Phenotypes of Recurrent Wheezing in Preschool Children: Identification by Latent Class Analysis and Utility in Prediction of Future Exacerbation.

Journal Article (Clinical Trial;Journal Article;Multicenter Study)

BACKGROUND: Recurrent preschool wheezing is a heterogeneous disorder with significant morbidity, yet little is known about phenotypic determinants and their impact on clinical outcomes. OBJECTIVE: Latent class analysis (LCA) was used to identify latent classes of recurrent preschool wheeze and their association with future exacerbations and inhaled corticosteroid (ICS) treatment response. METHODS: Data from 5 clinical trials of 1708 children aged 12 to 71 months with recurrent wheezing were merged. LCA was performed on 10 demographic, exposure, and sensitization variables to determine the optimal number of latent classes. The primary outcome was the annualized rate of wheezing exacerbations requiring systemic corticosteroids during the study intervention period; the secondary outcome was the time to first exacerbation. Exploratory analyses examined the effect of daily ICS treatment on exacerbation outcomes. RESULTS: Four latent classes of recurrent wheezing were identified; these were not distinguished by current symptoms or historical exacerbations but differed with regard to allergen sensitization and/or exposures. Annualized exacerbation rates (mean ± SEM/year) were 0.65 ± 0.06 for class 1 ("minimal sensitization"), 0.93 ± 0.10 for class 2 ("sensitization with indoor pet exposure"), 0.60 ± 0.07 for class 3 ("sensitization with tobacco smoke exposure"), and 0.81 ± 0.10 for class 4 ("multiple sensitization and eczema") (P < .001). In a research setting of high adherence, daily ICS treatment improved exacerbation rates in classes 2 and 4 but not the other groups. CONCLUSIONS: Sensitization and exposure assessments are useful in the prediction of future exacerbation and may identify children most likely to respond favorably to daily ICS treatment.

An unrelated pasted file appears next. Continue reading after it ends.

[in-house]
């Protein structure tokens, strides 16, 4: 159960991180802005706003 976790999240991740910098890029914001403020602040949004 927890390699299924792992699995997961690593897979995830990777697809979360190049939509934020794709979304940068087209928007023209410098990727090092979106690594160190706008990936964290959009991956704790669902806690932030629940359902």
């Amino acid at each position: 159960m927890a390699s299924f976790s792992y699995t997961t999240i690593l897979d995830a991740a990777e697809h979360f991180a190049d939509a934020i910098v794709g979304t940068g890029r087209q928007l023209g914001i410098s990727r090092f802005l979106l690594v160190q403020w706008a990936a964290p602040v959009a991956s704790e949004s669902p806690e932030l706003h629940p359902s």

Full Text

Duke Authors

Cited Authors

  • Fitzpatrick, AM; Bacharier, LB; Guilbert, TW; Jackson, DJ; Szefler, SJ; Beigelman, A; Cabana, MD; Covar, R; Holguin, F; Lemanske, RF; Martinez, FD; Morgan, W; Phipatanakul, W; Pongracic, JA; Zeiger, RS; Mauger, DT; NIH/NHLBI AsthmaNet,

Published Date

  • March 2019

Published In

Volume / Issue

  • 7 / 3

Start / End Page

  • 915 - 924.e7

PubMed ID

  • 30267890

Pubmed Central ID

  • PMC6401237

Electronic International Standard Serial Number (EISSN)

  • 2213-2201

Digital Object Identifier (DOI)

  • 10.1016/j.jaip.2018.09.016


  • eng

Conference Location

  • United States